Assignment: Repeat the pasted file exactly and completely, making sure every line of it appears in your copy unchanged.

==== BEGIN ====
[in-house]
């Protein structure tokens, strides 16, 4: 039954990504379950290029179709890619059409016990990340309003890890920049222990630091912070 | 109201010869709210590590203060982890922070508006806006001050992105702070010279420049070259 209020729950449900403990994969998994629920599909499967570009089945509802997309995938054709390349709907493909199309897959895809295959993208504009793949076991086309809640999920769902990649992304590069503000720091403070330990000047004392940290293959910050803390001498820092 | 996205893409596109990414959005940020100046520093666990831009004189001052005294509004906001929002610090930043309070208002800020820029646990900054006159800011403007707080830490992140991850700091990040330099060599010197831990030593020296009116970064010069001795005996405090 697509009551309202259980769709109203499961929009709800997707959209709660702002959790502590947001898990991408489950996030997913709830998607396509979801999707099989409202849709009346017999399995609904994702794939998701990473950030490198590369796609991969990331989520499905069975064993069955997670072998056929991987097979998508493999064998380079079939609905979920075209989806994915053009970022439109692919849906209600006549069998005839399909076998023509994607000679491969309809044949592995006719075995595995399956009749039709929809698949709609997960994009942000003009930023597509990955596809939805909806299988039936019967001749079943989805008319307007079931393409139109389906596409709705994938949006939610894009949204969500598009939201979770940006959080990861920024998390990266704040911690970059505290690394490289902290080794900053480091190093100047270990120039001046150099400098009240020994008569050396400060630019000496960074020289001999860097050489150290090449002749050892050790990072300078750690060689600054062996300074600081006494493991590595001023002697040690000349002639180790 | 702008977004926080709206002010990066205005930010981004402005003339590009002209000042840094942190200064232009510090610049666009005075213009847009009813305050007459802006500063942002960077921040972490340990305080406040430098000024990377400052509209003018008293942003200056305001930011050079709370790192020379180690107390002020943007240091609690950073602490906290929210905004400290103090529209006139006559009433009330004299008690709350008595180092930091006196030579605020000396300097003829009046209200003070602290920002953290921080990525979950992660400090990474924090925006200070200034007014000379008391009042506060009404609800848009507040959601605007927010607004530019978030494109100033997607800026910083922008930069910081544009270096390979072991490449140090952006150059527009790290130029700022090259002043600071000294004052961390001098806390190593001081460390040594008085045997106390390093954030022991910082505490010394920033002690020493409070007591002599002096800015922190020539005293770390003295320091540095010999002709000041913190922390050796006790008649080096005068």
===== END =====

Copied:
[in-house]
């Protein structure tokens, strides 16, 4: 039954990504379950290029179709890619059409016990990340309003890890920049222990630091912070 | 109201010869709210590590203060982890922070508006806006001050992105702070010279420049070259 209020729950449900403990994969998994629920599909499967570009089945509802997309995938054709390349709907493909199309897959895809295959993208504009793949076991086309809640999920769902990649992304590069503000720091403070330990000047004392940290293959910050803390001498820092 | 996205893409596109990414959005940020100046520093666990831009004189001052005294509004906001929002610090930043309070208002800020820029646990900054006159800011403007707080830490992140991850700091990040330099060599010197831990030593020296009116970064010069001795005996405090 697509009551309202259980769709109203499961929009709800997707959209709660702002959790502590947001898990991408489950996030997913709830998607396509979801999707099989409202849709009346017999399995609904994702794939998701990473950030490198590369796609991969990331989520499905069975064993069955997670072998056929991987097979998508493999064998380079079939609905979920075209989806994915053009970022439109692919849906209600006549069998005839399909076998023509994607000679491969309809044949592995006719075995595995399956009749039709929809698949709609997960994009942000003009930023597509990955596809939805909806299988039936019967001749079943989805008319307007079931393409139109389906596409709705994938949006939610894009949204969500598009939201979770940006959080990861920024998390990266704040911690970059505290690394490289902290080794900053480091190093100047270990120039001046150099400098009240020994008569050396400060630019000496960074020289001999860097050489150290090449002749050892050790990072300078750690060689600054062996300074600081006494493991590595001023002697040690000349002639180790 | 702008977004926080709206002010990066205005930010981004402005003339590009002209000042840094942190200064232009510090610049666009005075213009847009009813305050007459802006500063942002960077921040972490340990305080406040430098000024990377400052509209003018008293942003200056305001930011050079709370790192020379180690107390002020943007240091609690950073602490906290929210905004400290103090529209006139006559009433009330004299008690709350008595180092930091006196030579605020000396300097003829009046209200003070602290920002953290921080990525979950992660400090990474924090925006200070200034007014000379008391009042506060009404609800848009507040959601605007927010607004530019978030494109100033997607800026910083922008930069910081544009270096390979072991490449140090952006150059527009790290130029700022090259002043600071000294004052961390001098806390190593001081460390040594008085045997106390390093954030022991910082505490010394920033002690020493409070007591002599002096800015922190020539005293770390003295320091540095010999002709000041913190922390050796006790008649080096005068």